ODFW OKs season for ocean salmon

    The Oregon Fish and Wildlife Commission Friday adopted a 100-day ocean-fishing season for Southern Oregon that targets fall chinook salmon bound for the Rogue River.

    One year after a crash in Klamath River salmon returns triggered a full-scale closure to sport and commercial fishing off Southern Oregon and Northern California, the Pacific Fishery Management Council adopted a plan that gives South Coast anglers an uninterrupted chinook season from May 19 through Aug. 26.

    The season includes a two-chinook daily bag limit. However, the proposal calls for no coho salmon fishing south of Humbug Mountain near Port Orford this year.

    The season framework, which includes Memorial Day weekend but not Labor Day weekend, was the most liberal on the table for the PFMC, whose framework must still be formally approved by the federal Department of Commerce for federal waters.

    The commission must approve the seasons for state-management ocean waters inside three miles from the coast.

    The commission also adopted fall recreational and commercial “bubble” fisheries off the mouth of the Chetco River, as well as the mouths of the Elk and Sixes rivers.

    These fisheries are named after the small bubble-like open zone for anglers off the mouths of these rivers. They target in-bound salmon and provide an extra ocean recreational opportunity.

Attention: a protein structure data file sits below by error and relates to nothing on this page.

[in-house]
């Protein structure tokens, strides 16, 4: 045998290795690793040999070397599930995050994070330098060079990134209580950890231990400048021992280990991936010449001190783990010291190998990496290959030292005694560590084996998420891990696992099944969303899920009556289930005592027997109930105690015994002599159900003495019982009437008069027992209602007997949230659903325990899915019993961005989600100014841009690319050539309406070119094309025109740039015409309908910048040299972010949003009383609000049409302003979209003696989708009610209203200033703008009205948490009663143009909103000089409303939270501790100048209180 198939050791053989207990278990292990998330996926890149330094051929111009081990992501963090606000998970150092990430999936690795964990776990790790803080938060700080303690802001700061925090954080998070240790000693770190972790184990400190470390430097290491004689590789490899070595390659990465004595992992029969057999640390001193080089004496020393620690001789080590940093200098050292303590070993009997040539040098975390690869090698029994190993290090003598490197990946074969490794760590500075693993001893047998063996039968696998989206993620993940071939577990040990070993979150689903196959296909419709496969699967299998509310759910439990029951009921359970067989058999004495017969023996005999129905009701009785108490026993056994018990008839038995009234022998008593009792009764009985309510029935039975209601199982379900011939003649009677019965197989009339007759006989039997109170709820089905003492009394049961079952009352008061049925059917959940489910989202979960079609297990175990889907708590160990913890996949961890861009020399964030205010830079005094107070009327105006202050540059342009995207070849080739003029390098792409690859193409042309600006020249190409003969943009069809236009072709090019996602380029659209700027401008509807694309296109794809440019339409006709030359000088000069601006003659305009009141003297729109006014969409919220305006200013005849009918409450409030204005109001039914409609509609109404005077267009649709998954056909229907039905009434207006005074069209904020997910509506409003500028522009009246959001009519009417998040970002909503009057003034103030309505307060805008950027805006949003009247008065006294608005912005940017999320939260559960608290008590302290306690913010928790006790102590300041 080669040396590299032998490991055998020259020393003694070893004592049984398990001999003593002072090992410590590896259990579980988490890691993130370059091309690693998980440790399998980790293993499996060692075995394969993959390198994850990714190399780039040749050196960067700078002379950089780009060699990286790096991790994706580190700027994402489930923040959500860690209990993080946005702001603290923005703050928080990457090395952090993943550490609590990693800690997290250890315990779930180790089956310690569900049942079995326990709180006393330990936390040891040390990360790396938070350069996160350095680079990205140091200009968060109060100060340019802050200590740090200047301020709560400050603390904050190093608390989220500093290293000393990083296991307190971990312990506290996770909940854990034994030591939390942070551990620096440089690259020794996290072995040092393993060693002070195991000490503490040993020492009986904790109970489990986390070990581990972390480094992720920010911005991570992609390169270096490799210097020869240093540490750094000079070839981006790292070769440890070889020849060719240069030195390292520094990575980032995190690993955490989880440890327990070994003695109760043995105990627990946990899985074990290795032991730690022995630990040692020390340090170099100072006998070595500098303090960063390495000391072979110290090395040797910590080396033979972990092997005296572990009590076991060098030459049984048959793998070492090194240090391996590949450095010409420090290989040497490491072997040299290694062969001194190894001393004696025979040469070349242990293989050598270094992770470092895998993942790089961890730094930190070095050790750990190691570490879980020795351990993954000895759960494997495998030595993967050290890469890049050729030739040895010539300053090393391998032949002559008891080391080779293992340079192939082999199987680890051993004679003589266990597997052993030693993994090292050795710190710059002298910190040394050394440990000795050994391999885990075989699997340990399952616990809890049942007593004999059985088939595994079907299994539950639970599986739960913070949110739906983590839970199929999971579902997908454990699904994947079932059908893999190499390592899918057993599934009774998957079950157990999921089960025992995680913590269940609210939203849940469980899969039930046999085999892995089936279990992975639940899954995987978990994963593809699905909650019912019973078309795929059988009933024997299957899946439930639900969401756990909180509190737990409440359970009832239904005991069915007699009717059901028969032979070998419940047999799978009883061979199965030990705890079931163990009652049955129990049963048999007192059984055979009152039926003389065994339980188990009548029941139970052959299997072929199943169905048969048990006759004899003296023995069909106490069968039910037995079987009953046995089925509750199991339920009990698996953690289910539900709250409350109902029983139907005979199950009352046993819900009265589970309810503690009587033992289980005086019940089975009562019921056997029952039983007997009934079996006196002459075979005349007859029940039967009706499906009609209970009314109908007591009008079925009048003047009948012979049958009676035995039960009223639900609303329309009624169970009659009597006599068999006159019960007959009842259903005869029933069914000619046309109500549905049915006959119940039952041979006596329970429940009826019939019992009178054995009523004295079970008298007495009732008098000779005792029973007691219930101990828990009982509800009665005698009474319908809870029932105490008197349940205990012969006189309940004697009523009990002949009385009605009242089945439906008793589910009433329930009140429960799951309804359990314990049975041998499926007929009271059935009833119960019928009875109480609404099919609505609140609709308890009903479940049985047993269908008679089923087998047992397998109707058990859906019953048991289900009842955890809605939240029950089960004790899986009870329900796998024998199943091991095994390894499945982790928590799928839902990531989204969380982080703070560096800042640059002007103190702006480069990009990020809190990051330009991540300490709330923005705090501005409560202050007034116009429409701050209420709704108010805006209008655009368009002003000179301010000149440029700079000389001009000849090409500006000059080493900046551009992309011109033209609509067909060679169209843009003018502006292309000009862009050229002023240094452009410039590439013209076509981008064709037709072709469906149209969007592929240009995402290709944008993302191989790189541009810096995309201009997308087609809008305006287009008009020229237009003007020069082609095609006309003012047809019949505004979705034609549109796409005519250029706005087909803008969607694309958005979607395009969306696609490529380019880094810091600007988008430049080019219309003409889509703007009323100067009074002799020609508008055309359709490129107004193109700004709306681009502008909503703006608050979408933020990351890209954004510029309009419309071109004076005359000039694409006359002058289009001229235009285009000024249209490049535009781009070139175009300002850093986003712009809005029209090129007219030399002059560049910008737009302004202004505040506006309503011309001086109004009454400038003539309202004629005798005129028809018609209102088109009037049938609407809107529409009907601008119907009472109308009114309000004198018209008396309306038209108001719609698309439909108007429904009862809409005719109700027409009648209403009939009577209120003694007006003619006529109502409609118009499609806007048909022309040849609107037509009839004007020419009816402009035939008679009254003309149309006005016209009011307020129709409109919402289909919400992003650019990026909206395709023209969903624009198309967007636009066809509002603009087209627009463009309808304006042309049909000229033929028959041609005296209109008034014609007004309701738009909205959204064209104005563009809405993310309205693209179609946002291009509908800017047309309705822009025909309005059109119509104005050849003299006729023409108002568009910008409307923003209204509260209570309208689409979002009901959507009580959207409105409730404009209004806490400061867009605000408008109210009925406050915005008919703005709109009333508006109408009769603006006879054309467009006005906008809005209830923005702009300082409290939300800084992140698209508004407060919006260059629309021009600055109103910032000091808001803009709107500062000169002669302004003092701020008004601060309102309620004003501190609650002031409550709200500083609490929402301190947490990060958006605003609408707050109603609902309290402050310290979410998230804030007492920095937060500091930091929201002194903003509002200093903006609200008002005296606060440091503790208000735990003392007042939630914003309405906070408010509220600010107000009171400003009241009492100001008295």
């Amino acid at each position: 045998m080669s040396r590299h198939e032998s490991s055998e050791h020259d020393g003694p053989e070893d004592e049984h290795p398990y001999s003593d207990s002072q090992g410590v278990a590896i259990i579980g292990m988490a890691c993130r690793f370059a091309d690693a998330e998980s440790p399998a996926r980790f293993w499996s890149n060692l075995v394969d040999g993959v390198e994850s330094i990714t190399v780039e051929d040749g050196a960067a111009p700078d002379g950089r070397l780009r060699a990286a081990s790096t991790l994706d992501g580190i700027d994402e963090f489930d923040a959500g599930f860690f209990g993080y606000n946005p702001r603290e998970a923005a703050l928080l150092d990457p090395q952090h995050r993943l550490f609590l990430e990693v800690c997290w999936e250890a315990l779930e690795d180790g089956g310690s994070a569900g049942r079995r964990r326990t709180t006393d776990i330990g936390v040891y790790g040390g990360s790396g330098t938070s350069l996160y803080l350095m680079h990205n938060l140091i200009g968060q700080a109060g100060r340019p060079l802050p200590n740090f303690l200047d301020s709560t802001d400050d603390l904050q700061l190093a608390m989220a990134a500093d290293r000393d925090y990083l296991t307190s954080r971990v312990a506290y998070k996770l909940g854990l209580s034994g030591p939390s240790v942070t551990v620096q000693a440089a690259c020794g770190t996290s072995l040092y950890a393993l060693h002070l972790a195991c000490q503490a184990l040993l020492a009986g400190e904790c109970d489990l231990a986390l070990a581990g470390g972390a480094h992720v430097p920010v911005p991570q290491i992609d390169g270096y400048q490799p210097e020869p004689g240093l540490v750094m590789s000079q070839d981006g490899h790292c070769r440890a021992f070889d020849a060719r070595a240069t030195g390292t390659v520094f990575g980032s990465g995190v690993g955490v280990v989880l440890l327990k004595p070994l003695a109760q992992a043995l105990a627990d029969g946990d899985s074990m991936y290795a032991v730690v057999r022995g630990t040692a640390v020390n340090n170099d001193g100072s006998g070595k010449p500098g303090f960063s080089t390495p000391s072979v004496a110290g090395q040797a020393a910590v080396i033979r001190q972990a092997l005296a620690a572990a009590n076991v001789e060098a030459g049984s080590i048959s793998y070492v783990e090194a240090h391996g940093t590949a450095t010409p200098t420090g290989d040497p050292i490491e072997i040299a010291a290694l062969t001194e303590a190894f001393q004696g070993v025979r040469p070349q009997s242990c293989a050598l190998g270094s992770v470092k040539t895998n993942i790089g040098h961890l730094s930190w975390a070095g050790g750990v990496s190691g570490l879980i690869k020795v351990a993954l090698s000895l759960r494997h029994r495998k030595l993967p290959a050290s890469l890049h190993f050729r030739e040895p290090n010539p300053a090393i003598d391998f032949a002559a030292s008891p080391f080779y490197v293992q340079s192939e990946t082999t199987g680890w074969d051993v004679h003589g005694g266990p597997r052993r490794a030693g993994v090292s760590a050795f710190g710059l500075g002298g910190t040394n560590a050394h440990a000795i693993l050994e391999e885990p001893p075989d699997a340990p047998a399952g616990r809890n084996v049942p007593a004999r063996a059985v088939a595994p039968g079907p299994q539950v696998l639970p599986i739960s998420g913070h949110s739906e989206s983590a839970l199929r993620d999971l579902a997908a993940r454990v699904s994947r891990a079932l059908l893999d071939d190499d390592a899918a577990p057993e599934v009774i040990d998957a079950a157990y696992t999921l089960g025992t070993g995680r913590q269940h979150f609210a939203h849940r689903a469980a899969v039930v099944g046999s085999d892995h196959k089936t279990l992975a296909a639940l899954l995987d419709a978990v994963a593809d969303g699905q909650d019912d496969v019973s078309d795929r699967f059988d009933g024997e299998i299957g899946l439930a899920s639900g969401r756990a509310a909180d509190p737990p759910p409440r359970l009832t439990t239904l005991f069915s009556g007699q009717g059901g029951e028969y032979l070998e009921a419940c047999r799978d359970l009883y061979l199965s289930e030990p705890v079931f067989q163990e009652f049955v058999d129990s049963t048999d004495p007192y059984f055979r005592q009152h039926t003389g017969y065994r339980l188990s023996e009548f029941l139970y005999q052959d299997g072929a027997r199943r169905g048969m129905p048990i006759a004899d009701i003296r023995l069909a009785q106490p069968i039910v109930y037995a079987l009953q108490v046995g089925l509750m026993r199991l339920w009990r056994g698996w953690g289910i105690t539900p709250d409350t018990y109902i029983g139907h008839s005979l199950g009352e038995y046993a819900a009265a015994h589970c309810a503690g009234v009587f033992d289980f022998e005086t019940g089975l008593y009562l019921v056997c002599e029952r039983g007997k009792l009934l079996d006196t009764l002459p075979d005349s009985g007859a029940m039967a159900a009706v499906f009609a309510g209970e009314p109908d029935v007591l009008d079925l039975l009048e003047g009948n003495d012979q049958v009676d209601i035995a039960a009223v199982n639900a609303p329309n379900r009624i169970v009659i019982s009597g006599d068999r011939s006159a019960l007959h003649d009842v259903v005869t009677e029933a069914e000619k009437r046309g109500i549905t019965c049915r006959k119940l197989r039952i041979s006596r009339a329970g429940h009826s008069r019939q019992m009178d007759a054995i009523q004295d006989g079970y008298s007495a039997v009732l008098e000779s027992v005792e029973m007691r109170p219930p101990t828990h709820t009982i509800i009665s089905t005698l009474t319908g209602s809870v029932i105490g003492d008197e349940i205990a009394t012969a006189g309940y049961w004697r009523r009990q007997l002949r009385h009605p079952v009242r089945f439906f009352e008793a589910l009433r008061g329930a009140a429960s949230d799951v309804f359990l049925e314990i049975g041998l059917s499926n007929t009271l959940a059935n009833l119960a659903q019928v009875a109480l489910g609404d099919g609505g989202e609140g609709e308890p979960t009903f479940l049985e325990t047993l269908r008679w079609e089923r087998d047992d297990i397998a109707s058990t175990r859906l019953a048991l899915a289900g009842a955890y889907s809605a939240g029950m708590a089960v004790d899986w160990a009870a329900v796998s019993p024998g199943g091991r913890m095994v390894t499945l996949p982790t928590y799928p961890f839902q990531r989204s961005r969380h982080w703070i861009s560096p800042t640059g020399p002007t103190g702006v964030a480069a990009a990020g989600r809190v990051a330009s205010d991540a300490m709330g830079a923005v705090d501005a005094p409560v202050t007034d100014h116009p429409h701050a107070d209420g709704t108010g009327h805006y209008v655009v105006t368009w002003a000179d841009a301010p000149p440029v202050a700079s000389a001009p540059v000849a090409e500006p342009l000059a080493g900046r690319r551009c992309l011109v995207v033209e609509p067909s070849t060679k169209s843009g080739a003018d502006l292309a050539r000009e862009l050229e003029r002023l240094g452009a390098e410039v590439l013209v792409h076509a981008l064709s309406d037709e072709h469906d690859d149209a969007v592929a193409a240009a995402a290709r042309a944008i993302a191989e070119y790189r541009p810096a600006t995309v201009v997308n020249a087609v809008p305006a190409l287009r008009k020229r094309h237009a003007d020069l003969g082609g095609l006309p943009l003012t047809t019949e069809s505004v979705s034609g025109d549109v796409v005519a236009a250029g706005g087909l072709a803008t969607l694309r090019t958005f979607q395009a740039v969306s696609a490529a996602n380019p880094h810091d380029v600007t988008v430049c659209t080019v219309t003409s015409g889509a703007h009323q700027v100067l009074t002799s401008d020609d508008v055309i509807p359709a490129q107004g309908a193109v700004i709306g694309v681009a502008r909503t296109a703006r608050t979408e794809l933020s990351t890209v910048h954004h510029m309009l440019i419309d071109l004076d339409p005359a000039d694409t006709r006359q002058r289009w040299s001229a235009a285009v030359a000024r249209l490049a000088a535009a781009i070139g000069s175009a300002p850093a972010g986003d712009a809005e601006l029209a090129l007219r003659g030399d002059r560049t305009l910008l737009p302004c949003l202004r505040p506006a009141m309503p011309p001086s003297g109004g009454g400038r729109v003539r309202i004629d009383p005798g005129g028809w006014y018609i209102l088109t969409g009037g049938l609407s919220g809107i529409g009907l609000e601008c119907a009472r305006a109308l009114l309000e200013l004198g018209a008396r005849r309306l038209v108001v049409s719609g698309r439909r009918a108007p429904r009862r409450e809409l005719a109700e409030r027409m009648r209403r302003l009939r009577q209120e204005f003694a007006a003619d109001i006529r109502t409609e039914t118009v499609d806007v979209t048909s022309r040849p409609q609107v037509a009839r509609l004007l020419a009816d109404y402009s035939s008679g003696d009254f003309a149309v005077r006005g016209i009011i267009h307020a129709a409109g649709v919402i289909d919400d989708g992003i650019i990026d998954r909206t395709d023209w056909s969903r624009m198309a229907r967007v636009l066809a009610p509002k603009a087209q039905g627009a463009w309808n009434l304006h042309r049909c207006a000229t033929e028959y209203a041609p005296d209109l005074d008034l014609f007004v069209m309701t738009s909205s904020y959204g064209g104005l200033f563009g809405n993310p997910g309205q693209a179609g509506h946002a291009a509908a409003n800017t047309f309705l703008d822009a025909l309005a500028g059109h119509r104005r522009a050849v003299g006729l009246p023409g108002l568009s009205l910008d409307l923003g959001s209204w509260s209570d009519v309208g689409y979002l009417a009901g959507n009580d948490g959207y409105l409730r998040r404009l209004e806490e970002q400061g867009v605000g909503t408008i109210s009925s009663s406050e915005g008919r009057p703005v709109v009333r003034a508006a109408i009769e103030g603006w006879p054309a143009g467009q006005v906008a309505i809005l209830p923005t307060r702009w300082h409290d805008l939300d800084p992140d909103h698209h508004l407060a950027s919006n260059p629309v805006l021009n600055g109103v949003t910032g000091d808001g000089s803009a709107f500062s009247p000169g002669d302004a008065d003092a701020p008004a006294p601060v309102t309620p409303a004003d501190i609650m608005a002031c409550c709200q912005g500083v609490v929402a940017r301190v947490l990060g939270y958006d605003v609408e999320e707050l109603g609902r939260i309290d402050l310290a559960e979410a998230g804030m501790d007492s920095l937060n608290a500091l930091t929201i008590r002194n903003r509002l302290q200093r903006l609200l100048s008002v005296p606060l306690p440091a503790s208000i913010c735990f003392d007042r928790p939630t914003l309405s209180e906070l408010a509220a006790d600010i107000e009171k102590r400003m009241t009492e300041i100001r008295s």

The Chetco bubble fishery will run the first two full weekends in October, Oct. 6-7 and Oct. 13-14. The limit is proposed at one chinook per day.

    The seasons were set similarly last year on consecutive weekends to give inland anglers a greater opportunity to participate.

    The Elk bubble fishery will run its traditional Nov. 1-30 season, with a limit of two chinook per day, but only one of those can be wild.

    The two fisheries together have a 28-inch minimum length for chinook and an aggregate limit of 10 salmon.

    The ocean season was crafted around estimates that 462,800 Rogue fall chinook are now in the ocean, which is almost twice that of last year. These fish will be moving north up the coast from California.

    Those fish entered the ocean during the drought years of 2014 and 2015, but they largely escaped low and warm summer flows, thanks to supplemental water from Lost Creek and Applegate reservoirs.

    By contrast, Sacramento-bound chinook smolts were hit hard by drought, triggering poor survival rates, with estimates of 229,400 Sacramento chinook in the ocean, down 1,300 from last year, PFMC statistics show.

    That dip in Sacramento-bound chinook kept the season from opening earlier and closing later than the framework adopted by the PFMC.

    The inland Rogue return this fall is estimated to be 130,000 chinook in the Rogue this fall, up about 40,000 chinook from last year, according to ODFW.

    Reach Mail Tribune reporter Mark Freeman at 541-776-4470 or mfreeman@rosebudmedia.com. Follow him on Twitter at www.twitter.com/MTwriterFreeman.

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